• For the same price I send a text message I can talk for a whole minute on the phone, or leave a message on the "answering machine". Uncle has still an actual answering machine with a cassette tape inside to record messages anyway.
    • I hear the answering-machine bit a lot as a reason to not text. And I'm not going to argue against it (for everyone) because for some, that's fine.

      But for others... well... a fair percentage of my texts involve something specific. Directions, addresses, shopping lists, server names, etc. Things that could be easily lost in translation or forgotten. With a text, assuming I don't make a typo, they have the exact directions with the correct spelling of the street (Walden vs Warden, Sycamore vs Sagamore, Ser

  • How the industry evolved this overpriced model for sending a miniscule amount of data (when they'd be saving bandwidth by encouraging texting) is beyond. me.

  • On average, I send somewhere between 0 and 1 per day.
  • I may send 4 or 5 in a week. . .

  • I would say about 1 a week, or 1/7 a day on average...you insensitive clod!
  • On most days I probably send about 11-20, but some days I can go a lot higher. Averaging it out, probably 20-30.

  • Here in Japan most people use carrier email that supports push, HTML and attachments on feature phones to smartphones, and all free and not counted towards whatever data plan you might be on.
  • Do you have a significant other, yes or no?

  • No SMS messages - email works.
    • The problem is you have to trust that everyone you contact has a smartphone with at least a decent data-plan.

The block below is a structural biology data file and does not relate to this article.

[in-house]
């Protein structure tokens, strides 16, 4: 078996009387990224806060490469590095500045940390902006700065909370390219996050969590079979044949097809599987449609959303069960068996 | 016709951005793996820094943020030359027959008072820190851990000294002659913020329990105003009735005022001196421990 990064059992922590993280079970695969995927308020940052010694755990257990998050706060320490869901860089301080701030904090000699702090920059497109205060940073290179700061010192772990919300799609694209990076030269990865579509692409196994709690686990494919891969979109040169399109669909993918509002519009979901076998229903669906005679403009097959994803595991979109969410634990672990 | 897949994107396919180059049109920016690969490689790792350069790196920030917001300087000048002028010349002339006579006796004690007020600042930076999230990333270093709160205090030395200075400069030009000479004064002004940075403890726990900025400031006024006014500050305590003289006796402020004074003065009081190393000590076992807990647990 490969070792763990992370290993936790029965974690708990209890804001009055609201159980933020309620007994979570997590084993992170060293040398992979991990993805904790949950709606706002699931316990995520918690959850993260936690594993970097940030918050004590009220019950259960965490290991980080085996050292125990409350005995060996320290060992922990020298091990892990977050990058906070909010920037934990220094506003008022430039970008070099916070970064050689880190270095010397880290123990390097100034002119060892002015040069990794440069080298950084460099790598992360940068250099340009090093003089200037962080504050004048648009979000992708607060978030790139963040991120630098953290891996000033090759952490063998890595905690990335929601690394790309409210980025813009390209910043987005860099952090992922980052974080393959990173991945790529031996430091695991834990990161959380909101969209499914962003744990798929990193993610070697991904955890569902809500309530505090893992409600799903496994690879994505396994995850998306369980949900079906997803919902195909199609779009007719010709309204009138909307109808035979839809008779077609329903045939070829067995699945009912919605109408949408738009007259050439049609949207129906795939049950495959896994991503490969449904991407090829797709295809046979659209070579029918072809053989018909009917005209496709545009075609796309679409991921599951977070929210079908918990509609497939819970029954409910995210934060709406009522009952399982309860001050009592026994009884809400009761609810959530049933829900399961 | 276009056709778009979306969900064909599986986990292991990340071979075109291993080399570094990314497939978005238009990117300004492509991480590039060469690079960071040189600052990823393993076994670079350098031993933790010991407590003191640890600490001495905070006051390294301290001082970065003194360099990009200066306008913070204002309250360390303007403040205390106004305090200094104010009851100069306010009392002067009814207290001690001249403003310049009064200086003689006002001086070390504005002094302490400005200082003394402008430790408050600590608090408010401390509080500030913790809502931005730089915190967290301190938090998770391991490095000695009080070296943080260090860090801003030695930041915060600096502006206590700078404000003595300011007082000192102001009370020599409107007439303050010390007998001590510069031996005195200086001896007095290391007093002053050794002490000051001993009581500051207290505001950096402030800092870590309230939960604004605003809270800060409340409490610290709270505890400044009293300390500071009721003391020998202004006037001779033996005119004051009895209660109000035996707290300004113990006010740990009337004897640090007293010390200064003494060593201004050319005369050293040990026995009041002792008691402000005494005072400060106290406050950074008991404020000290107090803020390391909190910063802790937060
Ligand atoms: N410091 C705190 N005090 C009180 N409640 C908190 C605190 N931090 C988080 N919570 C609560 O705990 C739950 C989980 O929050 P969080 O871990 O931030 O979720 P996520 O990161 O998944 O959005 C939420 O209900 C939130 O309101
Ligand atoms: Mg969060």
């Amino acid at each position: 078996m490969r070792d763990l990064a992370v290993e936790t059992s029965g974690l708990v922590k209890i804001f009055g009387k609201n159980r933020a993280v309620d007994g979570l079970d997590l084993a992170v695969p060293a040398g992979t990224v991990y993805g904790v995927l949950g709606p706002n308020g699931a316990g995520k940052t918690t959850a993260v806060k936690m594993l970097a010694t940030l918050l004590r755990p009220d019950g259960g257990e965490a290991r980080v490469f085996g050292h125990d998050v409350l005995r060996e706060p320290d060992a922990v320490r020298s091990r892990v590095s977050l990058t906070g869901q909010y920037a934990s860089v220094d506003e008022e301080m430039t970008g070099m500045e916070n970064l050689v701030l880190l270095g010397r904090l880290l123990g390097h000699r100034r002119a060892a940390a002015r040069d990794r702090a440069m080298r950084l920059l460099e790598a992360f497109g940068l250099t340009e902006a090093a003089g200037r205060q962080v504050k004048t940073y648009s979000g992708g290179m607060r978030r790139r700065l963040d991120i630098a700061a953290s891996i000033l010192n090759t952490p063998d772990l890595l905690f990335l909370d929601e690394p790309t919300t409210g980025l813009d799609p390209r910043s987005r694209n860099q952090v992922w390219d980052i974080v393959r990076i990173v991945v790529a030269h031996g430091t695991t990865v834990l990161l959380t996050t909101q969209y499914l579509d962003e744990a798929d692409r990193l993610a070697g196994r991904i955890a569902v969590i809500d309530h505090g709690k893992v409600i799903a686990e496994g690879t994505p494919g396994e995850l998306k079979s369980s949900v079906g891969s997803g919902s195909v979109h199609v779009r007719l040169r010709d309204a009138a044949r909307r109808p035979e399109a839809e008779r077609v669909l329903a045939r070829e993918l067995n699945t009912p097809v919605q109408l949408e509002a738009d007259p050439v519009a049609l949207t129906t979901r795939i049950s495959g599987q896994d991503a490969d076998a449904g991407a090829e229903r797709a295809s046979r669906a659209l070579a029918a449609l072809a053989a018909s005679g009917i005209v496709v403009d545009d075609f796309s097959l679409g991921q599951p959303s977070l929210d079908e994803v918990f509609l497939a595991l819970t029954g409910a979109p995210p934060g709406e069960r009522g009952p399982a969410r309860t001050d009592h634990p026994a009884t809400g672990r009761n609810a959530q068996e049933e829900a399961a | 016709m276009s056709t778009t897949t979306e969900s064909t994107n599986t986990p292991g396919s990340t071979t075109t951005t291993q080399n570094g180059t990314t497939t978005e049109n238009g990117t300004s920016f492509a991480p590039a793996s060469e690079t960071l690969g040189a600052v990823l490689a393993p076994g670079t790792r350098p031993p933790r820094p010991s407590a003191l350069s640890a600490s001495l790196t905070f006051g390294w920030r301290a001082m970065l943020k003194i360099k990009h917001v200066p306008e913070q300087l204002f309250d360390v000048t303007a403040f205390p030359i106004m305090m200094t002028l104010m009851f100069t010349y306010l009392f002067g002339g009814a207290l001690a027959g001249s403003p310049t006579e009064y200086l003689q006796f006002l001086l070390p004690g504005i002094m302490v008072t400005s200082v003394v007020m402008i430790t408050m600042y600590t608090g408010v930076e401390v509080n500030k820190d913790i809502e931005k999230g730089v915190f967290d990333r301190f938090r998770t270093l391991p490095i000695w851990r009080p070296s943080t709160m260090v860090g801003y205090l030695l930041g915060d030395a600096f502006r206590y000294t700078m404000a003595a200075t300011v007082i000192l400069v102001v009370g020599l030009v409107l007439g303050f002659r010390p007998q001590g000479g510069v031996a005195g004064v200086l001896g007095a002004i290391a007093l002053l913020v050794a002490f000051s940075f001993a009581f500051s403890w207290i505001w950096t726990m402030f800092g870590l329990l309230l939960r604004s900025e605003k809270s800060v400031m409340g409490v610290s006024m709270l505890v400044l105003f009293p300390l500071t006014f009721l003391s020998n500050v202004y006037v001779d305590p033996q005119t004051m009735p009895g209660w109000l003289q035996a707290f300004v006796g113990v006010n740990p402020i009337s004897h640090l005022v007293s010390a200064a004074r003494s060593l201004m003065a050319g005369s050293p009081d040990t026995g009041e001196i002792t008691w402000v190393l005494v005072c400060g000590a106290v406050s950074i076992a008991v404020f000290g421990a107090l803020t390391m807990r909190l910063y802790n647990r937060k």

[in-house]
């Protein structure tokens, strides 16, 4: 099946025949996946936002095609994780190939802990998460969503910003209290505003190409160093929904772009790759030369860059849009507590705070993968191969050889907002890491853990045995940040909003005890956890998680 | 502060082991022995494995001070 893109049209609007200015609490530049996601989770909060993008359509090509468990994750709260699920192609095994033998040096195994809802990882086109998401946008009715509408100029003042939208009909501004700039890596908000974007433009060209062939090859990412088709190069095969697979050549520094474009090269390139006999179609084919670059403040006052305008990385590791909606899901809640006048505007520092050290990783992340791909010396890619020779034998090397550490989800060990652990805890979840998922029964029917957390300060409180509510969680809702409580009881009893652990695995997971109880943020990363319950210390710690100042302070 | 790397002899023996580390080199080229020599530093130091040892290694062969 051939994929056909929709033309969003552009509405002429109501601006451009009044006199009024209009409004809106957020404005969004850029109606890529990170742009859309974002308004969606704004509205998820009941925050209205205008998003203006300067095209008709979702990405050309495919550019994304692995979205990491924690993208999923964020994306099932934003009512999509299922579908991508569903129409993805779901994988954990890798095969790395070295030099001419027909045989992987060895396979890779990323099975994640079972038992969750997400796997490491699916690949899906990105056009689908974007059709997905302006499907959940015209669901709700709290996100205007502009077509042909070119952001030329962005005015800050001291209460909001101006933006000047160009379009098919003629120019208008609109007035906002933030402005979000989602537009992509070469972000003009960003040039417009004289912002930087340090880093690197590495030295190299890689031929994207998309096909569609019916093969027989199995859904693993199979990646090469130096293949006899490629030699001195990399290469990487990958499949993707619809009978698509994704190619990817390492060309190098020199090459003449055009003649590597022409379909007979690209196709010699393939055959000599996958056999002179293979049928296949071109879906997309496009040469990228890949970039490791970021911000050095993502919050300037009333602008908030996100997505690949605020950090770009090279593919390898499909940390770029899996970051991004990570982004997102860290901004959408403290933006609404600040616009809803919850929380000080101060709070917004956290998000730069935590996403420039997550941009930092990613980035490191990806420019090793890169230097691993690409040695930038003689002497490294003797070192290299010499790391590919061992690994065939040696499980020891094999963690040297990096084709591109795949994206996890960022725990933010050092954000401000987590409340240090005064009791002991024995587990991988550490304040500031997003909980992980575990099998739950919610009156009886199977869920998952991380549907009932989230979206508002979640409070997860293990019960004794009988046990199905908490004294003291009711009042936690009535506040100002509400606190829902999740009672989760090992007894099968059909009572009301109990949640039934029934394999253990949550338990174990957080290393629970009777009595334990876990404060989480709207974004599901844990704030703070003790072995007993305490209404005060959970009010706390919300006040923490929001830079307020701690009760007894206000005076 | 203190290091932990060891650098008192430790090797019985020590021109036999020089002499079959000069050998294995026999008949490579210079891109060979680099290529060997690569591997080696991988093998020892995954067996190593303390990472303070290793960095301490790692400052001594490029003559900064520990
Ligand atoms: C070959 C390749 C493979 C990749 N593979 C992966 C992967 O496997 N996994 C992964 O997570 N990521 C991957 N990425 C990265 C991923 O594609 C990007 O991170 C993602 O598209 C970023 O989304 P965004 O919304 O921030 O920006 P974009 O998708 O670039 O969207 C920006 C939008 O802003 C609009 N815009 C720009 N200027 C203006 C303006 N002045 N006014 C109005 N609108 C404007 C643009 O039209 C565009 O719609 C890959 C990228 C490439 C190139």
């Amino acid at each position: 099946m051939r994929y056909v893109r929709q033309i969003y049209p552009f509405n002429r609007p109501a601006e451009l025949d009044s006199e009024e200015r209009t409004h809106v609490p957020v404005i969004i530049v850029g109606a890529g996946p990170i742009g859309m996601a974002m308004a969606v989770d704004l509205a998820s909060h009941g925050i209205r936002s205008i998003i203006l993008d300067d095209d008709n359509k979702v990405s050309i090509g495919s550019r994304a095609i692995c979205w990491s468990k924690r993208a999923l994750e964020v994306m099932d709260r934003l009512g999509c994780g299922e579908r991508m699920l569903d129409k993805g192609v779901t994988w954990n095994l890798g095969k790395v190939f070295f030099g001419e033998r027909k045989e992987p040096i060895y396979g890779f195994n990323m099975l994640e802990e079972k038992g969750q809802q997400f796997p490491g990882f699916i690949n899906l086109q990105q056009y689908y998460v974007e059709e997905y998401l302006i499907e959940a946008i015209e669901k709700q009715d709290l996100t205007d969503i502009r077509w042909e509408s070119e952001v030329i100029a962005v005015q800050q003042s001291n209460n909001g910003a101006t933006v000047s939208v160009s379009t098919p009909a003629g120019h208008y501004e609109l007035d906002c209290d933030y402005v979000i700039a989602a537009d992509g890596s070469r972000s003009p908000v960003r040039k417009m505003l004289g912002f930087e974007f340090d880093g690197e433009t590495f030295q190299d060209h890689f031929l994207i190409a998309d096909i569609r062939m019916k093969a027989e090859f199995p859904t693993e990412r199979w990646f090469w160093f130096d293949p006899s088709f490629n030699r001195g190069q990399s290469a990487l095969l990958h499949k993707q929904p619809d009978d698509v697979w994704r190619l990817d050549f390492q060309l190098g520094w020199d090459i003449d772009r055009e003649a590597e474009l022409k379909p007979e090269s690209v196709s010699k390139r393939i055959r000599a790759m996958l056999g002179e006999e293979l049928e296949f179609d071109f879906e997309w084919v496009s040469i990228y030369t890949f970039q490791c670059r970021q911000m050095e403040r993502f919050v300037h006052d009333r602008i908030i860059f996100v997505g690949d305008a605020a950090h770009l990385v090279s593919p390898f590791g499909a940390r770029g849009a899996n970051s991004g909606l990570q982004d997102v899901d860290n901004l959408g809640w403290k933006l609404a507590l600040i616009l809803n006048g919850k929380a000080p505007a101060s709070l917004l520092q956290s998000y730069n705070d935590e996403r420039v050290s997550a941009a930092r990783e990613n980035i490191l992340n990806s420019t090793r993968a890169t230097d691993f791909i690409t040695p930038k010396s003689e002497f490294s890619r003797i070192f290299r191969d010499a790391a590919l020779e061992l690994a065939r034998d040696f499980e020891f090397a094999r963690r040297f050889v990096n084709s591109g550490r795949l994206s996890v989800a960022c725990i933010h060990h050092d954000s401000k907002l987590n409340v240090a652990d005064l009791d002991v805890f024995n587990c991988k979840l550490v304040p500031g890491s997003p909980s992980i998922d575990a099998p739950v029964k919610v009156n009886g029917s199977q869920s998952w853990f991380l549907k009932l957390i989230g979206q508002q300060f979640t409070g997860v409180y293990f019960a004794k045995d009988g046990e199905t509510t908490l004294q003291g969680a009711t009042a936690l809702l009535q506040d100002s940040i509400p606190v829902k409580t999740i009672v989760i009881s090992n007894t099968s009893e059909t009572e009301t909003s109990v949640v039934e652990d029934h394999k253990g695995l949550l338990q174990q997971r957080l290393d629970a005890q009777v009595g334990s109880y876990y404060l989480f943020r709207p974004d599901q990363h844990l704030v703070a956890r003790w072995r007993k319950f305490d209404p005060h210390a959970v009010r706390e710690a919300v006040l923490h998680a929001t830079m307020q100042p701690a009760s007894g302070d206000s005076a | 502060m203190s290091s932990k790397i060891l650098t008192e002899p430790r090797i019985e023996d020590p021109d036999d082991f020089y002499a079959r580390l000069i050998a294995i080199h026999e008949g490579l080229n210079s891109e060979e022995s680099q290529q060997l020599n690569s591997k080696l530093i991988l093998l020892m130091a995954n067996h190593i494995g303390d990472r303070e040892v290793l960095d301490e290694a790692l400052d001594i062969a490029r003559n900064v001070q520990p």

Unfortunately I know people that have flip-phones that they hate typing on. I know people with smart phones but crazy-small data plans because they don't want to use it much -- meaning they turn off their cellular data when they're out.

      Plus, I find the conversation view on a chat system easier to follow. Not that the email threads are hard to follow, but simpler is sometimes better.

  • All my emails and SMSes are written in text, no fancy HTML or pictures. I also do not use voice messages (aka voicemail).

    This is a weird poll question ;-)

  • by Captain_Chaos (103843) on Wednesday January 30, 2013 @04:23AM (#42735771)
    I voted "11-20", assuming that WhatsApp counts as "text messaging". If not, zero.
  • Can we think before posting a Poll. I send maybe 2 or 3 texts a month where the hells my option?
  • I don't do text messaging much except to my kids. They have iPhones so I am not sure if that is an age thing or maybe iPhones do not do emails as easily as real Smartphones.

    For everything else, there is Gmail. This has the added advantage that I can read it from my tablet home PC or work if I want to.. My gmail does not get lost every time I get a new phone or reset the one I have either. I think I have had Gmail for a long time and I have filled 0.6% of my allotted space. Why do people still use SMS t

  • At work rather than yell across the room or pick up the phone, we click away at the keyboards to ask a question via an instant message tool Technically they are text messages in my eye, they just aren't over the phone. But then again aren't all text messages over the phone really over the internet?

    So 25-50 is pretty standard for me. Although I still prefer picking up the phone or walking over to someone. I like hearing a voice.

Those who do not understand Unix are condemned to reinvent it, poorly. - Henry Spencer, University of Toronto Unix hack